Who'd be a beetle?
Here's a new theory I can't resist passing on: it seems that dung beetles navigate by the stars. I had planned to write about something serious, like the fact that Sussex-based Rolls-Royce, whose headquarters are at Goodwood near Chichester, must be revelling in the weird paradox that says sales of luxury goods go up in a recession. And this is great news for some Sussex jobs, of course. But dung beetles are so much more compelling, don't you think?
Have you ever stopped to watch a dung beetle go about its work? Honestly, next time you're out in the countryside and you spot one, do give it a few minutes. The little chap (or chapess) comes across some dung, diligently gathers as much as it can into a little ball and then rolls it along to the nest. It's quite a feat. I've always wondered how they can see round it to know where they're going - so looking up to the Milky Way makes all the more sense. At night, anyway.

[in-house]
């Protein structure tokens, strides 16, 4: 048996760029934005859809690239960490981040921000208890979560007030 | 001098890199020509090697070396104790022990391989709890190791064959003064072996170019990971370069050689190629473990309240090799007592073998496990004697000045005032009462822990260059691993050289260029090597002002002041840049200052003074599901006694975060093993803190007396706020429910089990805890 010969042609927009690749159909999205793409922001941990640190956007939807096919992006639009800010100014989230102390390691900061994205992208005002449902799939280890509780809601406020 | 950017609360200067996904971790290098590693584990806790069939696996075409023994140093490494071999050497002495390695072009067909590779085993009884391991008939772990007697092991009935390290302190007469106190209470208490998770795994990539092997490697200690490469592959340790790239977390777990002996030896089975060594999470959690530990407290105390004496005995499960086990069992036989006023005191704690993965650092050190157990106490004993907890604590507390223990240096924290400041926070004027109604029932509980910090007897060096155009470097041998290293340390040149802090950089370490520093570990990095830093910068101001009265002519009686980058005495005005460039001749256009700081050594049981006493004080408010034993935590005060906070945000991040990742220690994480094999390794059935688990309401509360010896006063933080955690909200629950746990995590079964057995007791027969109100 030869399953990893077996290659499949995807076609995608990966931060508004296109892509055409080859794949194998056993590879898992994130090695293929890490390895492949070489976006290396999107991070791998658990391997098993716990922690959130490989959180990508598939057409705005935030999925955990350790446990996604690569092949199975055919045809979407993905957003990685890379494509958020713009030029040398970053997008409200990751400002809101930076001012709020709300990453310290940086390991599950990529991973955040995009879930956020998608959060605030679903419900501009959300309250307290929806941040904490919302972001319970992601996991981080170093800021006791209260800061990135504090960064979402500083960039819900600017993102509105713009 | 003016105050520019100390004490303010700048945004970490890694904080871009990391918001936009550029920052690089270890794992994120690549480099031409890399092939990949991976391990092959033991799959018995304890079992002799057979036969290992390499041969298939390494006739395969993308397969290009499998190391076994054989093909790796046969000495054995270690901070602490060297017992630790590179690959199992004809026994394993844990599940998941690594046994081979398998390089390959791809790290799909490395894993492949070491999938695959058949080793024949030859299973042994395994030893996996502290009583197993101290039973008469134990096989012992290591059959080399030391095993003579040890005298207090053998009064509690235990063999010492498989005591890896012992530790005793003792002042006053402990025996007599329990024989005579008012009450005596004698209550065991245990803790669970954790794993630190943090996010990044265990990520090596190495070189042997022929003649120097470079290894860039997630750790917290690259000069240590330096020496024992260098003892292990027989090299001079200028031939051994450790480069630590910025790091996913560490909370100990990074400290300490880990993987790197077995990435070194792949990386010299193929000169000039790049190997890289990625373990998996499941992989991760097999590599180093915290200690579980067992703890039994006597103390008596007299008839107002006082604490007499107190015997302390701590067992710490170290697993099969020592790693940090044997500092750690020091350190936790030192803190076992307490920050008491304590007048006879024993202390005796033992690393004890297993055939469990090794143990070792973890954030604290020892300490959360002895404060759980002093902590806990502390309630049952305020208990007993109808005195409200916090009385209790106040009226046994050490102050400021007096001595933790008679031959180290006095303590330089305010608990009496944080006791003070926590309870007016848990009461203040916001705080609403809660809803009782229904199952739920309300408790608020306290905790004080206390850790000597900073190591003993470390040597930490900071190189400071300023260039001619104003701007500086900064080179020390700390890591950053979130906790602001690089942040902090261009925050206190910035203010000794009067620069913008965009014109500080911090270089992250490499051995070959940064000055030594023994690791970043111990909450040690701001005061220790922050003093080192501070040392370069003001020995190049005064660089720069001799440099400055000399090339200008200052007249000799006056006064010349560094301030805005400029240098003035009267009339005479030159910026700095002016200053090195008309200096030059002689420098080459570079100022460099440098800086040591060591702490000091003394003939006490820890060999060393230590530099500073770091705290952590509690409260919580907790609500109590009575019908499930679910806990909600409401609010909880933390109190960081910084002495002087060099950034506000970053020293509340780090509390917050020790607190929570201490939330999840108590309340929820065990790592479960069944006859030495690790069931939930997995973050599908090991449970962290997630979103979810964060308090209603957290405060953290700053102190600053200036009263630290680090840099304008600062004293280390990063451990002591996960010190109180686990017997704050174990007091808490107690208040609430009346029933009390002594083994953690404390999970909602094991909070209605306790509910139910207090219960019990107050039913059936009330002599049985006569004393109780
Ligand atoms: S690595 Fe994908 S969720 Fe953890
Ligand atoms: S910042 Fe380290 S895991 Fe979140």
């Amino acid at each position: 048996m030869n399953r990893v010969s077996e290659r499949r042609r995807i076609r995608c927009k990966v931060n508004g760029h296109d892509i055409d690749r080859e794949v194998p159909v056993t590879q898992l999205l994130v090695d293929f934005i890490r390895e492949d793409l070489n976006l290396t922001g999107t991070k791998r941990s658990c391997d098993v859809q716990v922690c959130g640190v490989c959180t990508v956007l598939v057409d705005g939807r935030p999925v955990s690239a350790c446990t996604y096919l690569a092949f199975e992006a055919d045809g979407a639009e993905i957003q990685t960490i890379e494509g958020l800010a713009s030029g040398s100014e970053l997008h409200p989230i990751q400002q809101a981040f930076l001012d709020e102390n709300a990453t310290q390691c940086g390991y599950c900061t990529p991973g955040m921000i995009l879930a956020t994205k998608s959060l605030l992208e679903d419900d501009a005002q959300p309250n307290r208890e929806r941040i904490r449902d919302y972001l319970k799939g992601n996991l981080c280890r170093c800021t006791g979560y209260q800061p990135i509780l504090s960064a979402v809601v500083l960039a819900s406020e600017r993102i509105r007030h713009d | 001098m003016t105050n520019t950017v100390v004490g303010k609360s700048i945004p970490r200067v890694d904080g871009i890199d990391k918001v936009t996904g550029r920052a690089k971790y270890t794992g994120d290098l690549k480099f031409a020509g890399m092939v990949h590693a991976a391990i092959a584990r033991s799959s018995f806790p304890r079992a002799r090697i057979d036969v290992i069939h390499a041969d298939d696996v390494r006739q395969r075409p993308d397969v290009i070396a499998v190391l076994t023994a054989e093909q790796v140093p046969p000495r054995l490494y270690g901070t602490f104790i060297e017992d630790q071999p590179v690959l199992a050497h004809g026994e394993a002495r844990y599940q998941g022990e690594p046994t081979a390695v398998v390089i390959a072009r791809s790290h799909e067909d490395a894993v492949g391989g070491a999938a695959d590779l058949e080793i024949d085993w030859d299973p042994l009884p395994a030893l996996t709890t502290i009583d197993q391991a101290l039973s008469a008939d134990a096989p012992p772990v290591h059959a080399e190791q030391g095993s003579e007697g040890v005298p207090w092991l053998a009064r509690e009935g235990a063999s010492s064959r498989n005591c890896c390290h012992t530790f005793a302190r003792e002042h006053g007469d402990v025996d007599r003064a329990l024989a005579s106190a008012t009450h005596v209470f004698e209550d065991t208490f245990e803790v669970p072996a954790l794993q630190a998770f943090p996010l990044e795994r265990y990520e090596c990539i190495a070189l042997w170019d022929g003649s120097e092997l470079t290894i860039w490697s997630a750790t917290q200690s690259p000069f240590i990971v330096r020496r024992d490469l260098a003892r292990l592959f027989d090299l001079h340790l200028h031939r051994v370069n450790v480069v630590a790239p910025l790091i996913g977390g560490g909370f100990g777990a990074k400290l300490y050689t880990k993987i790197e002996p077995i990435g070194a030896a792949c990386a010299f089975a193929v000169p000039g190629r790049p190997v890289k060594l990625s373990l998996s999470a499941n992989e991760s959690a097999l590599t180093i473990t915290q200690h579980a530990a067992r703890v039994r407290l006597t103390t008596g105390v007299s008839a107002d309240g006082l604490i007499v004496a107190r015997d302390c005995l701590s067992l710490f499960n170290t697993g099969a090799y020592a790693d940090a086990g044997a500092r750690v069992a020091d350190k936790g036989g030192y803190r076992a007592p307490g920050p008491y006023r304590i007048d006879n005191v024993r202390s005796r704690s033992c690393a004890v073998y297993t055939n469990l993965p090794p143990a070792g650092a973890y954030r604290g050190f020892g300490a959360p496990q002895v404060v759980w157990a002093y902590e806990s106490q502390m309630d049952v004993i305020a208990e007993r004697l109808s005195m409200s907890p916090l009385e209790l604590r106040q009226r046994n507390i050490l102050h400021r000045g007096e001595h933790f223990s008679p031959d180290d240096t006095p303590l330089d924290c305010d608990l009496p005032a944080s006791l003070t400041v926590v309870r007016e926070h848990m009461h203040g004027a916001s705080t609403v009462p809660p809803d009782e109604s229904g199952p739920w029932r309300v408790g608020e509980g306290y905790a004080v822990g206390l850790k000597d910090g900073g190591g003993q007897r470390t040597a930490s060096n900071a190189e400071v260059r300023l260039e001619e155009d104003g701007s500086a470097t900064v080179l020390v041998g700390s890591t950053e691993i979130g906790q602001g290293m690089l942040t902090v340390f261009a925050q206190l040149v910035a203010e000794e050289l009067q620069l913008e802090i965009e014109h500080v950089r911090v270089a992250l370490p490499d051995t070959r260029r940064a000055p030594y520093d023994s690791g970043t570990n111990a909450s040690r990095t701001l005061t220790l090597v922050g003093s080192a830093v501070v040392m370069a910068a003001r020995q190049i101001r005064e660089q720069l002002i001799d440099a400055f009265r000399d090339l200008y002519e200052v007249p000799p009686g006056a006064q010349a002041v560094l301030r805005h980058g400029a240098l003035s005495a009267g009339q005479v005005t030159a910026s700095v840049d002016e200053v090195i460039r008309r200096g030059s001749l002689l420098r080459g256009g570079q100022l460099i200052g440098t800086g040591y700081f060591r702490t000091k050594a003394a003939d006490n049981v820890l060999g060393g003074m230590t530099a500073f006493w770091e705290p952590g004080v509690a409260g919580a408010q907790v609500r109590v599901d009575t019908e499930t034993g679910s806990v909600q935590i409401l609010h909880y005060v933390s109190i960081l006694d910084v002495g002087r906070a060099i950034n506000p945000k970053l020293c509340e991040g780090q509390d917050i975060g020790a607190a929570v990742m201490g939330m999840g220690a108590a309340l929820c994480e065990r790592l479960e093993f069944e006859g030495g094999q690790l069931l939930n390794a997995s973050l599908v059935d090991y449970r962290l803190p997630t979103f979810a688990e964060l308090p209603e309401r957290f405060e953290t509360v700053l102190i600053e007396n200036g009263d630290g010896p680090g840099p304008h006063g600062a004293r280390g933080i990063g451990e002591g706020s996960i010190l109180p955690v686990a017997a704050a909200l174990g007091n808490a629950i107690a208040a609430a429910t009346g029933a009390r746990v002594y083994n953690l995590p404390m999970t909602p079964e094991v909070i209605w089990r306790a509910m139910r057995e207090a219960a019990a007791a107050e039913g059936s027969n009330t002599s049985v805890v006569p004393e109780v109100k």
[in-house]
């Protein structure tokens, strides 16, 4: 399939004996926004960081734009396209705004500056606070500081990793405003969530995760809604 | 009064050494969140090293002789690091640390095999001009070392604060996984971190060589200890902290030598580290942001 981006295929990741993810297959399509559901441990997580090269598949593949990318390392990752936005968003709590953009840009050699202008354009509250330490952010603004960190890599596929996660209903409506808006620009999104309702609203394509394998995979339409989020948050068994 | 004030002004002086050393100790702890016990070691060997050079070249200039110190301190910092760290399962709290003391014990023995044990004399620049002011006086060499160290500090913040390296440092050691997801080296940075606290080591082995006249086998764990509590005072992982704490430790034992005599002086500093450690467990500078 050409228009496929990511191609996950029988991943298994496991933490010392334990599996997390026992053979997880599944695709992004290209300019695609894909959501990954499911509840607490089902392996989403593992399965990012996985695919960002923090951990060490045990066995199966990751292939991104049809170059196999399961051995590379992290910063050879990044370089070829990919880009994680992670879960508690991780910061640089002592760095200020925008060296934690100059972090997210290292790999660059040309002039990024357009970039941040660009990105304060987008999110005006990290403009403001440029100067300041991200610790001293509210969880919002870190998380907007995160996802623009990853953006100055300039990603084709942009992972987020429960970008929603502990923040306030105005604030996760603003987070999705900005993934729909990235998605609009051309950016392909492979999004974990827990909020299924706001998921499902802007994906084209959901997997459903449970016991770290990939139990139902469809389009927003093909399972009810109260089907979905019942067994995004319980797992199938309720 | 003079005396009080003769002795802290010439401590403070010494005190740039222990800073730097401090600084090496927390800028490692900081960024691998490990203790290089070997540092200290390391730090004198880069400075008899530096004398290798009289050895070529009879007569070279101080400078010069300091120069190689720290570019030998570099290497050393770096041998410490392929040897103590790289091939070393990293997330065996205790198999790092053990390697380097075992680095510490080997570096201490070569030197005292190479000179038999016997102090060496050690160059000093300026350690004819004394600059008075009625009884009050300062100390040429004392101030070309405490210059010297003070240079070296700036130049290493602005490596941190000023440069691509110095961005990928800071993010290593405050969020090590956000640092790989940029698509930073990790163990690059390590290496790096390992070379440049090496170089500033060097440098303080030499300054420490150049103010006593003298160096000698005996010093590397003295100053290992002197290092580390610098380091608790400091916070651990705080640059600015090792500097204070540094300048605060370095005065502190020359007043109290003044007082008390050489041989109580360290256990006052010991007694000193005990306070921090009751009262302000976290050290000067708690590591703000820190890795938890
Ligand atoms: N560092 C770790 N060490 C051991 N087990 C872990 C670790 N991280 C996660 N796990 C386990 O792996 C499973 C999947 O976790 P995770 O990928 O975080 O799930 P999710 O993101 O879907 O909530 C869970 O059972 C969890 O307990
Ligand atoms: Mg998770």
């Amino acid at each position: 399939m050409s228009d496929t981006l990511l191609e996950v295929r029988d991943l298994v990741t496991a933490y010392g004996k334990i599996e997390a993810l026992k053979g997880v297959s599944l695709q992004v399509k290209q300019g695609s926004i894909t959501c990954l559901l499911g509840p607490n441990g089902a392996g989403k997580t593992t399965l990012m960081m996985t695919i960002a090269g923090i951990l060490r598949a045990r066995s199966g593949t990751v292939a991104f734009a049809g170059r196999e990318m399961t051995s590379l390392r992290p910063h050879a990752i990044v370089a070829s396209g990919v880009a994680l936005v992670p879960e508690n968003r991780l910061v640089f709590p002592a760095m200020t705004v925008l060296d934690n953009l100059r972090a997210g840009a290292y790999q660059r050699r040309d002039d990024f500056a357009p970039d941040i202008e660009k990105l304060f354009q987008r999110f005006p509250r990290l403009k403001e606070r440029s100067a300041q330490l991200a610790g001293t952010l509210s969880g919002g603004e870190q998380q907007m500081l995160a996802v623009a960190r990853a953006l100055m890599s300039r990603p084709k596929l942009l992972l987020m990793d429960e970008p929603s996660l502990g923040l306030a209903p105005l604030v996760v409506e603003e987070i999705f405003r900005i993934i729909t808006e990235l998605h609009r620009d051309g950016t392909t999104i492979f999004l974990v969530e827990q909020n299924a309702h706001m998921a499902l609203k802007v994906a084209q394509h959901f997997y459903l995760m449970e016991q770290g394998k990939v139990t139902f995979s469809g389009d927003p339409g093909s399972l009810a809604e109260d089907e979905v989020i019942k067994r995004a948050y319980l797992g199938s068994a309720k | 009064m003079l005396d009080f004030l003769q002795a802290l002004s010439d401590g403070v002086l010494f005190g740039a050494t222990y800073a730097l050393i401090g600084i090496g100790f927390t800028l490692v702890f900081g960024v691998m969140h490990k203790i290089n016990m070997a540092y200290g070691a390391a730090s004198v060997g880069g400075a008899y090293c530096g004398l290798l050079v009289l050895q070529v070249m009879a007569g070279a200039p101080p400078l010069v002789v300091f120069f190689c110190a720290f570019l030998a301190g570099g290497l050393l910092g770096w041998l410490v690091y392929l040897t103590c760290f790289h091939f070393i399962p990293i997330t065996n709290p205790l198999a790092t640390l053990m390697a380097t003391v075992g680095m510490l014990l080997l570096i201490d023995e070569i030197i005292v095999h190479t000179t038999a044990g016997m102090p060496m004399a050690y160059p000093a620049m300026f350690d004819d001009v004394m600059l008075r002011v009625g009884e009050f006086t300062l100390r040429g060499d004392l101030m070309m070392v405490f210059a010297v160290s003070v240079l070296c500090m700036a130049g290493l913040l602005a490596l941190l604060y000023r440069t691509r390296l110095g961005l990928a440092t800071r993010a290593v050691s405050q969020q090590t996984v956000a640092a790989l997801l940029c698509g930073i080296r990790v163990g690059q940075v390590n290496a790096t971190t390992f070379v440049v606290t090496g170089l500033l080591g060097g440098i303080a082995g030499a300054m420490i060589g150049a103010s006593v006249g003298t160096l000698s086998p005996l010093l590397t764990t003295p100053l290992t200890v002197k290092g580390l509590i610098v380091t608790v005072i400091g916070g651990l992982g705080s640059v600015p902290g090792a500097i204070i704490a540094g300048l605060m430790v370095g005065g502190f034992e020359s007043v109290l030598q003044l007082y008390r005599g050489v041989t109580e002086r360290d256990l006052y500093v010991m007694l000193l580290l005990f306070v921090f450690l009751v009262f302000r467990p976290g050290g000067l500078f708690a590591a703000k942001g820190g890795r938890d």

A scientist has done serious research about this by putting dung beetles into a planetarium and proving that the stars make more difference to their sense of direction than any other landmark or factor - and that on some nights when the Milky Way is flat on the horizon they have trouble again. I'd love to know more about how animals navigate, because so many of them are renowned for their innate sense of direction, like the stories of cats and dogs that find their way home over huge distances, and the theory that if you fall off a horse it will find its way home (which is probably true, but unfortunately the way generally involves a road). And I've heard that the magnets you can put on cats' collars to operate catflaps can interfere with their navigation, suggesting that it's something to do with the earth's electric current.
It must be fun sometimes to be a scientist and get a grant to research something apparently wacky that ends up capturing people's imaginations. But in the meantime, why not click here to see one of our farm-based holiday cottages and do some beetle-spotting?